The Battle for Guillemont on the southern part of The Somme Battlefield came to end 102 years ago to this day.
For weeks vicious fighting had taken place in and around what remained of the village. My great uncle Jack Walker was there with the 12th Royal Fusliers.
What follows are entries from the battalion’s war diary on 3rd and 4th Sept. And the shocking account of a chaplain who visited the front after the battle.
Location: Orchard Trench. Chesney Walk. Water Lane (All trenches on, or very close to, the Front Line)
Weather: Fine. Our division represented by the 8th Buffs in conjunction with the 1st Div on our left and 7th Div on our right, made an attack at 12 midday. The attack by 8th Buffs was on Wood Lane (another trench near Delville Wood) and a strong point at junction of this trench + Tea Trench. Our no 4 company under Capt Anderson cooperating by bombing up Wood Lane (capturing enemy trenches by throwing hand grenades) towards the strong point. The attack by 8th Buffs, though made twice, failed owing to lack of proper military preparation. Our Lewis guns from Orchard Trench did considerable damage to the enemy, causing him at least 100 casualties. Enemy artillery very active. Casualties: 10 OR (Other Ranks) killed. 48 Wounded. 1 OR Missing. 3 OR shell shock.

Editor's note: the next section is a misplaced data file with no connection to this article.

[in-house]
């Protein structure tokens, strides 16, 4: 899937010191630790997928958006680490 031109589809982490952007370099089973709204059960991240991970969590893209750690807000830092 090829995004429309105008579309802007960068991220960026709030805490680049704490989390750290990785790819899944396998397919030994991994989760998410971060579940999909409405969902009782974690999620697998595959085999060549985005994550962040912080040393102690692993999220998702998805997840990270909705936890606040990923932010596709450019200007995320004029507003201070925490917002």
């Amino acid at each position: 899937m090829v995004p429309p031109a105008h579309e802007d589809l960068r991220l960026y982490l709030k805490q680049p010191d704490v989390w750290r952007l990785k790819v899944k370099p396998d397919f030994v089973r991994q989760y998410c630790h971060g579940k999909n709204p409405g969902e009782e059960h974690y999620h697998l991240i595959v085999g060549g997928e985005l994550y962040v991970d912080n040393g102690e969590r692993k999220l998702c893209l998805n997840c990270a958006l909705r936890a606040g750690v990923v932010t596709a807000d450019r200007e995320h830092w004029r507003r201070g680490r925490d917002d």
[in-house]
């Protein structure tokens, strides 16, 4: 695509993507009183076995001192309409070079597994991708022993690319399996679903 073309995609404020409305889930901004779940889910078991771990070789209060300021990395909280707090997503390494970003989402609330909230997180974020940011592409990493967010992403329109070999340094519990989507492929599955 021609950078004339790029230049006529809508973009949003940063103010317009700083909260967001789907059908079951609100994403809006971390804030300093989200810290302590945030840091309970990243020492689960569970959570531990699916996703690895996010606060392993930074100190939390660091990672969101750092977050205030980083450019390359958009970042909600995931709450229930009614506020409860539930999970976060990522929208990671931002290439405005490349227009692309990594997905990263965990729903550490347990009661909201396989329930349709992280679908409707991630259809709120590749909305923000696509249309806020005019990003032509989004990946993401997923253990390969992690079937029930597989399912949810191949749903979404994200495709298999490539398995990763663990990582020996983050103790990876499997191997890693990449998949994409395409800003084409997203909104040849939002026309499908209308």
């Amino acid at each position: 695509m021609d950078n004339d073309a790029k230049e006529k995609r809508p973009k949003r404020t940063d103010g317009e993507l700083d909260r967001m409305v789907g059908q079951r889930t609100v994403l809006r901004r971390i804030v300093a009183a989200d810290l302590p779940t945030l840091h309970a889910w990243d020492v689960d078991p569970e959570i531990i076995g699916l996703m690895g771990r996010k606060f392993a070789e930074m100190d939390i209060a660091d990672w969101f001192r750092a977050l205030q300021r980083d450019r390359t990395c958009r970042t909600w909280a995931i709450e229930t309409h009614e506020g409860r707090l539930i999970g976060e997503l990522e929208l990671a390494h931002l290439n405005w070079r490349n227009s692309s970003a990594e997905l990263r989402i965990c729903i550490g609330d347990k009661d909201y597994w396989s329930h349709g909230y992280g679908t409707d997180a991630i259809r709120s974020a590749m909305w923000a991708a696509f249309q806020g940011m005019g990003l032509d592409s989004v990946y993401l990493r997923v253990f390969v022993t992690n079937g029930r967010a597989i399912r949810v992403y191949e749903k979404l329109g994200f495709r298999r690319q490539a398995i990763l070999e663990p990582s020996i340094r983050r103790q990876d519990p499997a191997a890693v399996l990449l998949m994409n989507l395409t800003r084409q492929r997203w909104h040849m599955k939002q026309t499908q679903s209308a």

Shell Found on the exact current day location of Orchard Trench.
Very wet. Enemy artillery again very heavy throughout the day. Relieved by the 6th King’s Liverpool Regiment and proceeded to camp in vicinity of Fricourt. 10 slightly wounded men returned to duty. Casualties: 10 OR killed. 8 OR wounded.
This was the end of the 12th Royal Fusiliers’ involvement in the Battle for Guillemont.
Since arriving in the area on August 10th the battalion had 51 men killed, 175 wounded and 19 men were suffering from shell shock.
On this day (Sept 4th, 1916) A padre serving with the 16th Division, Fr William Doyle, witnessed the terrible scenes in the surrounded fields.
“The first part of our journey lay through a narrow trench, the floor of which consisted of thick deep mud, and the bodies of the dead men trodden underfoot. It was horrible beyond description, but there was no help for it and on the half rotten corpses of our own brave men we marched in silence, everyone busy with his own thoughts. Half an hour of this brought us out on the open into the middle of the battlefield of some days previous. The wounded, at least I hope so, had all been removed , but the dead lay there stiff and stark, with open staring eyes, just as they had fallen. Good God such a sight! I had tried to prepare myself for this but all I had read or pictured gave me little idea of the reality.”
The dead in the trenches around Guillemont. My great uncle Jack Walker, who survived the battle.